It is also clear that our present LNP COALition governments deeply deny the risks Australia faces from global warming and the climate emergency, and should be replaced with rational people who put action on the climate emergency at the top of their to do lists if they should be elected to Parliament.

The puppets show and tell
Captain Humbug (A.K.A. Scotty from Marketing) showing the parliamentary puppet troop what it is all about behind his then PM, “Don’t be afraid, don’t be scared, it won’t hurt you. It’s coal.” With these words Australia’s Treasurer Scott Morrison taunted the Opposition, attempting to ridicule its commitment to renewable energy.” – Picture from The Conversation (15-02-2017). See also Katherine Murphy in The Guardian on 09/02/2017 for the live video — “Scott Morrison brings coal to question time: what fresh idiocy is this? What a bunch of clowns, hamming it up – while out in the real world an ominous and oppressive heat just won’t let up.”

Also, from the official transcript dated 20/12/2019 from the PM’s own office, Scotty made it abundantly clear to John Stanley on 2GB Radio that HE doesn’t fight fires… “But I know Australians understand… that, you know, I don’t hold a hose, mate, and I don’t sit in a control room. That’s the brave people who do that are doing that job. But I know that Australians would want me back at this time out of these fatalities. So I’ll happily come back [from his secret holiday in Hawaii] and do that.”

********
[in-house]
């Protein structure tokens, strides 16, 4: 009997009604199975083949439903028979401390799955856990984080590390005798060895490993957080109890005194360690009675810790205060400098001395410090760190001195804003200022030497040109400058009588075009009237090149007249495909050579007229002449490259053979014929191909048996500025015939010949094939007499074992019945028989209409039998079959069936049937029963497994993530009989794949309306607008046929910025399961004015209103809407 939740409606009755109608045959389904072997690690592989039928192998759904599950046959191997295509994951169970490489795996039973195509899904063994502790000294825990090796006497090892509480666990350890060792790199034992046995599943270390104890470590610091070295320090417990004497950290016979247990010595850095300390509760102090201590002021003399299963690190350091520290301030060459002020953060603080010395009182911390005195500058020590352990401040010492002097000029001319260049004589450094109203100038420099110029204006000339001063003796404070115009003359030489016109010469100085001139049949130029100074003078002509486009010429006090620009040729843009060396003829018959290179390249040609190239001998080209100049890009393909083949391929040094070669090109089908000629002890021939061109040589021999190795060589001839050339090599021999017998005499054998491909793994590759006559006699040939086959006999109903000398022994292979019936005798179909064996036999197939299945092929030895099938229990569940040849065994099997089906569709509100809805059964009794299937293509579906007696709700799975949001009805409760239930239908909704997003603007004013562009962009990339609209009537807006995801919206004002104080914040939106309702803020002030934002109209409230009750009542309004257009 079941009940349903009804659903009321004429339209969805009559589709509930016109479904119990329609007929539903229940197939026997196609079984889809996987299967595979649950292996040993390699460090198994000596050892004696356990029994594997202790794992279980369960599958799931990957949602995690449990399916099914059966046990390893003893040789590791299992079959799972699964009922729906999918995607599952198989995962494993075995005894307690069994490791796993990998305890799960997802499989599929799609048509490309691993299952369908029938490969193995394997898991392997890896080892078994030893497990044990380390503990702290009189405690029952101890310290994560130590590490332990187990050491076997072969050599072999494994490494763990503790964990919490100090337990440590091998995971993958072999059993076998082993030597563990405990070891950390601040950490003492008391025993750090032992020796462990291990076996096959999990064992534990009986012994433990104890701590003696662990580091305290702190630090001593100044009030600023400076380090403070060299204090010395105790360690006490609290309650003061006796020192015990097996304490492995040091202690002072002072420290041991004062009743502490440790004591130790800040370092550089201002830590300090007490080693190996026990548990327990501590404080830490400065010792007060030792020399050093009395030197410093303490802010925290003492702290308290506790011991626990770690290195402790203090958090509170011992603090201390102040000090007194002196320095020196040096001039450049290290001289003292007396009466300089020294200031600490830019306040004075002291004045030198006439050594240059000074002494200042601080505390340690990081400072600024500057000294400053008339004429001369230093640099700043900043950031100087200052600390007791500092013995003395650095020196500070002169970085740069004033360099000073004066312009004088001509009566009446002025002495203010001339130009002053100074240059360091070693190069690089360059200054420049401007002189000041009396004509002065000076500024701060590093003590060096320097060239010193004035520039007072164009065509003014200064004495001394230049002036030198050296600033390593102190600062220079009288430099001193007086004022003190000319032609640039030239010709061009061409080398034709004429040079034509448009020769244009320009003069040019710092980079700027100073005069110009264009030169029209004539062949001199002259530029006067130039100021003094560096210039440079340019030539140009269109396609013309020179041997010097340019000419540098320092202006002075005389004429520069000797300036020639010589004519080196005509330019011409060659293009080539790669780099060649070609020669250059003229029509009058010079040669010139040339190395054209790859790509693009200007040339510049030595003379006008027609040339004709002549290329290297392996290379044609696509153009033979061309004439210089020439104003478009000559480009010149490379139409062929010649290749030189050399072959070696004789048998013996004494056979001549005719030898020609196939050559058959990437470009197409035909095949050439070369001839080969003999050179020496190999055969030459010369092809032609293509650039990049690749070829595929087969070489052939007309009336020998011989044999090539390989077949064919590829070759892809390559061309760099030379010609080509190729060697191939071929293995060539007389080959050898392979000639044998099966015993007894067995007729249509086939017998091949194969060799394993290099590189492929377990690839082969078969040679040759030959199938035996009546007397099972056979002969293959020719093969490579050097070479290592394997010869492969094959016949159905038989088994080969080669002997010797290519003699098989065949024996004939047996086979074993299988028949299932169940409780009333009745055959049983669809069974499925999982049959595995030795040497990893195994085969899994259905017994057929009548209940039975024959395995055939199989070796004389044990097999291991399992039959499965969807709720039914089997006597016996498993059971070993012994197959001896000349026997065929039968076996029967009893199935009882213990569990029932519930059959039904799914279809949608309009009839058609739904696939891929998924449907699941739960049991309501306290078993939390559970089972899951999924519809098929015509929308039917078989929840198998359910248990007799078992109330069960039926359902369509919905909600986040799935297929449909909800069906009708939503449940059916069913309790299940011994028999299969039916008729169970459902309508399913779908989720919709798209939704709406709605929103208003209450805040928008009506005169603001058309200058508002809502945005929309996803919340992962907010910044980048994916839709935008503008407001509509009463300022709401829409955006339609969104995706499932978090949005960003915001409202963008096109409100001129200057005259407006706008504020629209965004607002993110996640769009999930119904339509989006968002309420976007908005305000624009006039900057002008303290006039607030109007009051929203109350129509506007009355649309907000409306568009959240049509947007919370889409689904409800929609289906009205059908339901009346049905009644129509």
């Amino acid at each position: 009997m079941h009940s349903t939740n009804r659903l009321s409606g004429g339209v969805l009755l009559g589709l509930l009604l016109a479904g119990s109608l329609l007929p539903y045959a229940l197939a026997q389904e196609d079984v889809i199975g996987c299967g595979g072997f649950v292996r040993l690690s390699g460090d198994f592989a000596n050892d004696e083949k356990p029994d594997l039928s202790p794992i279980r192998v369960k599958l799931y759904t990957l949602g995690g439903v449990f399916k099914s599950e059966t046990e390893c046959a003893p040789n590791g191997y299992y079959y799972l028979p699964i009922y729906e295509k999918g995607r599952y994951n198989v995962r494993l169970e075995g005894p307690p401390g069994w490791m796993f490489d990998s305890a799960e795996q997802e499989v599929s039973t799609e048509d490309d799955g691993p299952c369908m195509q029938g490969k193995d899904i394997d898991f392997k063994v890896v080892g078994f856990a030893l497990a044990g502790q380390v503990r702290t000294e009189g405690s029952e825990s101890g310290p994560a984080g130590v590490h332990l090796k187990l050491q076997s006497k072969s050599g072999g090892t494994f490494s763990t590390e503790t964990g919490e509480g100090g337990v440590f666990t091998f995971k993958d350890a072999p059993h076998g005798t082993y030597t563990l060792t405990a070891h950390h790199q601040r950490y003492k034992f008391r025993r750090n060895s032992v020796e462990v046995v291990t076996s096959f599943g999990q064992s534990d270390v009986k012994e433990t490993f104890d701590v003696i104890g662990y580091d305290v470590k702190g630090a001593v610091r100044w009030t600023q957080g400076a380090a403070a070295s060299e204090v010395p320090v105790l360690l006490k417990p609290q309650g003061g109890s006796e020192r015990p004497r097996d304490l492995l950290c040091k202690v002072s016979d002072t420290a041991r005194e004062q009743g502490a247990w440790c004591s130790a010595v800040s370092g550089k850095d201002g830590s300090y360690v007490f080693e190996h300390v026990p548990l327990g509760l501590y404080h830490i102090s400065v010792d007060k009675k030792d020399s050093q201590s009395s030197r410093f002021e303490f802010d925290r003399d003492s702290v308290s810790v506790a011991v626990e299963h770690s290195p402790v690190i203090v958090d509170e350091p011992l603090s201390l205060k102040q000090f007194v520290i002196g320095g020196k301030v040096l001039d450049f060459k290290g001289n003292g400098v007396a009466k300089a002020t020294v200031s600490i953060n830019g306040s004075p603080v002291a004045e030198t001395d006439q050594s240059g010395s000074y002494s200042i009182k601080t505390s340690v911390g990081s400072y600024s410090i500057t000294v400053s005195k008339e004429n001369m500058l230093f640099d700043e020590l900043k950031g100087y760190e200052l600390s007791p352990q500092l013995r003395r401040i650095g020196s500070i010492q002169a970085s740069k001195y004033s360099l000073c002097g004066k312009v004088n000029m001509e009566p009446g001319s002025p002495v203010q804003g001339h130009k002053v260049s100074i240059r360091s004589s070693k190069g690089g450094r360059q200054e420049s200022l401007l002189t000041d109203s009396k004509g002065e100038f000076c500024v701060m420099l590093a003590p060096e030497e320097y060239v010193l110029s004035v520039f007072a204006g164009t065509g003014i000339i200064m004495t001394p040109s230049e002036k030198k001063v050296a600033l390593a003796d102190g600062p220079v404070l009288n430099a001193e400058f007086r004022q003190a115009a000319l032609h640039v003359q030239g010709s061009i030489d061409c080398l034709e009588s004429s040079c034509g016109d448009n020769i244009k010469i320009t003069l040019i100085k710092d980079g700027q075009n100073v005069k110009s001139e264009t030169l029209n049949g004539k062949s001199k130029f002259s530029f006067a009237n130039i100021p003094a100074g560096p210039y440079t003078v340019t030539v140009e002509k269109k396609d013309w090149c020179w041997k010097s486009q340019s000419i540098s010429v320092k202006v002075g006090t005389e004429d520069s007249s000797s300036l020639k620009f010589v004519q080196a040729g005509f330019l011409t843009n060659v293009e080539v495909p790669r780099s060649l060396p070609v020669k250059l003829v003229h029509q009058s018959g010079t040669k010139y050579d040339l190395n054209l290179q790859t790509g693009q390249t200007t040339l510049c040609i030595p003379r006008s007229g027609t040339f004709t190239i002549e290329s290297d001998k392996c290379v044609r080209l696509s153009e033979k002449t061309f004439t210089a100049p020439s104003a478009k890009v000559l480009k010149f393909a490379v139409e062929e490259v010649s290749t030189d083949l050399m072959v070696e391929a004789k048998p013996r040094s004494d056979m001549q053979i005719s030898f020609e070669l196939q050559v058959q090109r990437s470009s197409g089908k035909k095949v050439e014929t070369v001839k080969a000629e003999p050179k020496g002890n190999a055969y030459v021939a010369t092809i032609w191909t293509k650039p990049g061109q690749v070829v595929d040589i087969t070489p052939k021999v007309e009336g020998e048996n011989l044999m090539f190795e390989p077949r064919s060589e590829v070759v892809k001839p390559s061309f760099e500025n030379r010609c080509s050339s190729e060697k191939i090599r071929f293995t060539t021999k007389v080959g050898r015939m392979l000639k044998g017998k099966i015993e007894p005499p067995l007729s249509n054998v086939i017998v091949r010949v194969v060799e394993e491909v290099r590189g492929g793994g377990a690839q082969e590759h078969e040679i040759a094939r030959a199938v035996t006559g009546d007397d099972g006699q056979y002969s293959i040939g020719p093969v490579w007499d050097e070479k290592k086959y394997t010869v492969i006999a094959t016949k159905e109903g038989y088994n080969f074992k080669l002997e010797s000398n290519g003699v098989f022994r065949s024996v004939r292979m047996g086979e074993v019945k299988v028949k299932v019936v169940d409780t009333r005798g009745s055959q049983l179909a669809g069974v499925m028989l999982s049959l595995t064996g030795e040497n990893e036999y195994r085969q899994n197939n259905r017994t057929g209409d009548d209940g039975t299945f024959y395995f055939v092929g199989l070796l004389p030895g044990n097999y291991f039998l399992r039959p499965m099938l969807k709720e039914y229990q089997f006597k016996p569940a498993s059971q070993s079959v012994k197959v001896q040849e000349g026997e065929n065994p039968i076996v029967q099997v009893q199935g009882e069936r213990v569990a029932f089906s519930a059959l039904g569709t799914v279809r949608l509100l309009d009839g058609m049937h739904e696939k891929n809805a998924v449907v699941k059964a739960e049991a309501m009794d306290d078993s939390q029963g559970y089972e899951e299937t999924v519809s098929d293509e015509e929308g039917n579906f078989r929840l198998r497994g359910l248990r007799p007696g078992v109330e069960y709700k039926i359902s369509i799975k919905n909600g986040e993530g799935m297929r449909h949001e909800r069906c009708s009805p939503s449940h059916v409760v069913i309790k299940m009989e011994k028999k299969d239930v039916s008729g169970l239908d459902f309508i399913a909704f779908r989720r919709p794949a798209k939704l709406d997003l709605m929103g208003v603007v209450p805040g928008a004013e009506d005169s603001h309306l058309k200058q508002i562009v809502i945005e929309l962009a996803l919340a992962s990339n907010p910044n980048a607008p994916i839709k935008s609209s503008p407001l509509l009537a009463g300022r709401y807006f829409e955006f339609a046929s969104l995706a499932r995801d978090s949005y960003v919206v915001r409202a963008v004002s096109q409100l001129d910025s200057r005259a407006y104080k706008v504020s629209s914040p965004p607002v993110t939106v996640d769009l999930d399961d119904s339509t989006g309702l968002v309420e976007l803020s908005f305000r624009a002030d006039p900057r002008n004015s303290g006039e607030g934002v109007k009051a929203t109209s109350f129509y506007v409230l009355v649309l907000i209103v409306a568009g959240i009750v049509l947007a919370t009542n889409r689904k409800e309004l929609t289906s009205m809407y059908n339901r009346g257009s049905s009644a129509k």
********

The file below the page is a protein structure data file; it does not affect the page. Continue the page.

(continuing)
Sixteen year-old Greta tells us and everyone at the 2019 World Economic Forum in Davos how we and our governments should actually respond to the climate emergency:

greta-act-as-if-the-house-was-on-fire
Listen to Greta’s speech live. Except for her reliance on the IPCC’s overoptimistic emissions budget, everything she says is spot on that even she, as a child, can understand.

In other words, smell the smoke, see the reality, and fight the fire that is burning up our only planet so we can give our offspring a hopeful future. This is the only issue that matters. All Capt. Humbug and his troop of wooden-headed puppets are doing is rearranging the furniture in the burning house to be incinerated along with anything else we may care about. In Greta’s words, “even a small child can understand [this]”. People hope for their children’s futures. She doesn’t want your hope. She wants you to panic enough to wake up and fight the fire…. so she can have some hope for her future. Vote Climate One’s Traffic Light Voting System will help you use your vote wisely on behalf of our offsprings’ futures.

Views expressed in this post are those of its author(s), not necessarily all Vote Climate One members.